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Washington Lawyer

Legal Spectator: The Hermes Notebook

From Washington Lawyer, March 2007

By Jacob A. Stein

Legal Spectator

Newspapers keep stock obituaries on file in contemplation of the inevitable death of those who, one way or another, are or were public figures. These obituaries are subject to revision as events occur. Glancing over obituary files, the one published and the ones held in reserve, demonstrates what 10 years can do to a person’s reputation. If Richard Nixon had died after returning from China, his obituary when published would have been very different, in tone and substance.

If the subject has been out of the news for many years, the obituary as written years before is published with only minor changes.

These thoughts came to mind as I read the New York Times obituary of E. Howard Hunt, who died on January 23. The Times gave Hunt three columns topped with two pictures of Hunt during his Watergate days. Hunt had been out of the news for at least 20 years.

I will summarize the interesting events recorded in the Times obituary, and then I will say a few words about my meeting with Hunt in the United States District Court.

Hunt graduated from Brown University and then from the Naval Academy. During the war he did intelligence work in China. He also sold a thriller novel to Warner Bros. During his lifetime he wrote some 50 novels.

He joined the CIA in 1949. In 1961 he had his first connection with bad luck, the bad luck that haunted him in his professional and personal life. He joined in the Bay of Pigs endeavor to remove Fidel Castro. It was a disaster. He left the CIA in 1970 and joined a public relations firm. A year later he was invited to join the Nixon White House and do things that later were called the White House dirty tricks, such as the burglarizing of the office of Daniel Ellsberg, who had leaked the Pentagon Papers.

His luck became really bad when he supervised the White House’s June 17, 1972, effort to obtain information from the Democratic national headquarters in the Watergate complex. The break-in was botched. Hunt and others were arrested. Hunt pled guilty to the break-in charge rather than expose the full White House involvement. He spent 33 months in prison.

Hunt had demanded that the White House provide money to be used for attorney’s fees and living expenses. He threatened to expose the coverup unless the money was forthcoming.

When the main Watergate trial took place in 1974, the defendants included John Mitchell, Nixon’s one-time attorney general, and H. R. Haldeman and John Ehrlichman, Nixon’s closest allies. Hunt found himself in the odd role as witness for the prosecution.

He was the center of attention in a packed courtroom. He described his loyalty to his break-in people, who faced long prison sentences, and how the White House did not help as it promised to do.

Hunt was self-assured and adept at ambiguity, giving something for everyone depending on one’s point of view.

Hunt said that when the Watergate break-in turned bad, he shred his secret collection of telephone numbers of his agents. His telephone numbers were in a Hermes notebook he kept in his upper right-hand pocket.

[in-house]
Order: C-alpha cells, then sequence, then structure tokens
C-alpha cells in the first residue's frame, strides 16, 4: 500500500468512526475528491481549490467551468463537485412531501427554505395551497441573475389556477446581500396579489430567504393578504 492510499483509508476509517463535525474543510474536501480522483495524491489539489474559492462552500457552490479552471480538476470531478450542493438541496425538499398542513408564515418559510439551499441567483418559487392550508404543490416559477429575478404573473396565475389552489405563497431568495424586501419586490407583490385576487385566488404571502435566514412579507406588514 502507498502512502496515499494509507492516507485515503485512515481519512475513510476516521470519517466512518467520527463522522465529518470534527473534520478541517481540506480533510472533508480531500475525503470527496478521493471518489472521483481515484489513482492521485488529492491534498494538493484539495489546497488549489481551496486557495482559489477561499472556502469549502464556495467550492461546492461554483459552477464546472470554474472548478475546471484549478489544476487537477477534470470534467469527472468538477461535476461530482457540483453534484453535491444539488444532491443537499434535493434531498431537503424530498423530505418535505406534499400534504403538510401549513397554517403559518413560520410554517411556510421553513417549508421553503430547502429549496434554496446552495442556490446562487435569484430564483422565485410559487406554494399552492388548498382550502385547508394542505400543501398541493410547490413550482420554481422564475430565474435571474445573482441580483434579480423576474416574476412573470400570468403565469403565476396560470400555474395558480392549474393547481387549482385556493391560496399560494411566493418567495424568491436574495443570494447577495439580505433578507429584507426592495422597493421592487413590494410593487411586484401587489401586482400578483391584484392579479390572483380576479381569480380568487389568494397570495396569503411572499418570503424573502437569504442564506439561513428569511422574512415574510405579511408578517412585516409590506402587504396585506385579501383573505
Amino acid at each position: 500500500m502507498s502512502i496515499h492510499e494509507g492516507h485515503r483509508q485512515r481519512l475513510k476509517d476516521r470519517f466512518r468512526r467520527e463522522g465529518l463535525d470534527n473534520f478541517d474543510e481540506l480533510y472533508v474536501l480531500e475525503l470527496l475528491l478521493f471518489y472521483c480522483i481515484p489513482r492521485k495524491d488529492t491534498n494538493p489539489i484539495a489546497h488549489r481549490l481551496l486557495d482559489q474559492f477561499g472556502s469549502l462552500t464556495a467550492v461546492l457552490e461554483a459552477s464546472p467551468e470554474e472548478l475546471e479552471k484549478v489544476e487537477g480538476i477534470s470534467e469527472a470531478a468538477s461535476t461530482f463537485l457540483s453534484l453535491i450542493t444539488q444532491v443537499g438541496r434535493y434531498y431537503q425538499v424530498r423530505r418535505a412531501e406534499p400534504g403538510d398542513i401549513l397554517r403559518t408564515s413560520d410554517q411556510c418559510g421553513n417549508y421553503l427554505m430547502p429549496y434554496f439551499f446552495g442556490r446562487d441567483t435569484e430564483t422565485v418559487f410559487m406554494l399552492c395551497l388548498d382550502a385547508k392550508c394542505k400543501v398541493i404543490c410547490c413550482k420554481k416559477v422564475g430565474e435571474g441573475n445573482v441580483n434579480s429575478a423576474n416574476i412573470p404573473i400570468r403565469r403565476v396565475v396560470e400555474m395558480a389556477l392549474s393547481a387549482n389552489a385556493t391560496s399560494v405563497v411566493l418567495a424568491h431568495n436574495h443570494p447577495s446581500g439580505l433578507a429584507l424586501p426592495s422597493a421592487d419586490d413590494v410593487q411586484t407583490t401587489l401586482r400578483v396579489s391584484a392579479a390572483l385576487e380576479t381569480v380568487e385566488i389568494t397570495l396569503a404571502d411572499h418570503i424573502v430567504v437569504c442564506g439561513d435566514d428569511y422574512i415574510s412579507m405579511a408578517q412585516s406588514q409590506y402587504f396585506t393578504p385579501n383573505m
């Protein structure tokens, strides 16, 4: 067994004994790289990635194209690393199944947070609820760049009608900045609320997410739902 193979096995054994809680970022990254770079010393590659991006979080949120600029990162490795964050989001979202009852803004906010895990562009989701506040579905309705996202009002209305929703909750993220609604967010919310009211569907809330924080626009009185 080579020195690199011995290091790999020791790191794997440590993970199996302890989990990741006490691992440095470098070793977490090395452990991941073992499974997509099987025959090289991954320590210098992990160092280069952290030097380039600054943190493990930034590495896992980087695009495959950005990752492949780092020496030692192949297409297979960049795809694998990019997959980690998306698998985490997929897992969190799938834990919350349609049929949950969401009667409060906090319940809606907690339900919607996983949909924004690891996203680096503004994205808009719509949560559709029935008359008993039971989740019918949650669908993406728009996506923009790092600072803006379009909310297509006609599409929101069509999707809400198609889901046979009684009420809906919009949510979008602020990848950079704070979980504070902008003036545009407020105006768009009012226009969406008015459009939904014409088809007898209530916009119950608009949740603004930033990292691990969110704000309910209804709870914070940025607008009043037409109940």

When I heard the words Hermes notebook, I whispered to Plato Cacheris, who was sitting close by at counsel’s table representing John Mitchell, that someone had given me a Hermes notebook. I took it from my own upper right-hand pocket and showed it to Plato. He noted that the notebook had a rigid metal spine.

Plato suggested that when I cross-examined Hunt I should show him my own Hermes notebook and then ask how a metal spine could go through a shredder.

I took Plato’s suggestion. The cross-examination, as I recall it, went this way:

Q. You said that you shredded your Hermes notebook?

A. Yes.

Q. Did you ever put metal in a shredder?

A. No. It would break the shredder.

Q. With the permission of the court, I will give my own Hermes notebook to the clerk and I will ask the clerk to place it before you. Mr. Hunt, please look at the notebook. Don’t you see that the spine is metal?

A. Yes.

Q. Would you agree with me that a notebook such as this should not be put in a shredder?

A. Yes.

Q. Do you wish to change your testimony that you put your Hermes notebook in a shredder?

A. No. Your Hermes notebook is not the top of the line. It is a knockoff. Mine was the real thing.

Hunt enjoyed the exchange.

The defense team had somehow obtained Hunt’s unpublished autobiography. It had some things helpful to the defense.

Here is how Hunt got me again:

Q. Mr. Hunt, you have an unpublished autobiography, is that correct?

A. Yes.

Q. I am placing before you a photocopy of that unpublished autobiography and I ask you if this is your autobiography.

A. It is.

Q. Is it truthful?

A. Sir, it is flecked with truth.

During a court recess, I passed Hunt in the corridor. He winked at me.

The Times says that Hunt’s last book, American Spy: My Secret History in the CIA, Watergate and Beyond, is to be published on March 16 with a foreword by his old friend, William F. Buckley Jr. I certainly would like to write a review of that book, no doubt flecked with truth.

Jacob A. Stein can be reached by e-mail at jstein@steinmitchell.com.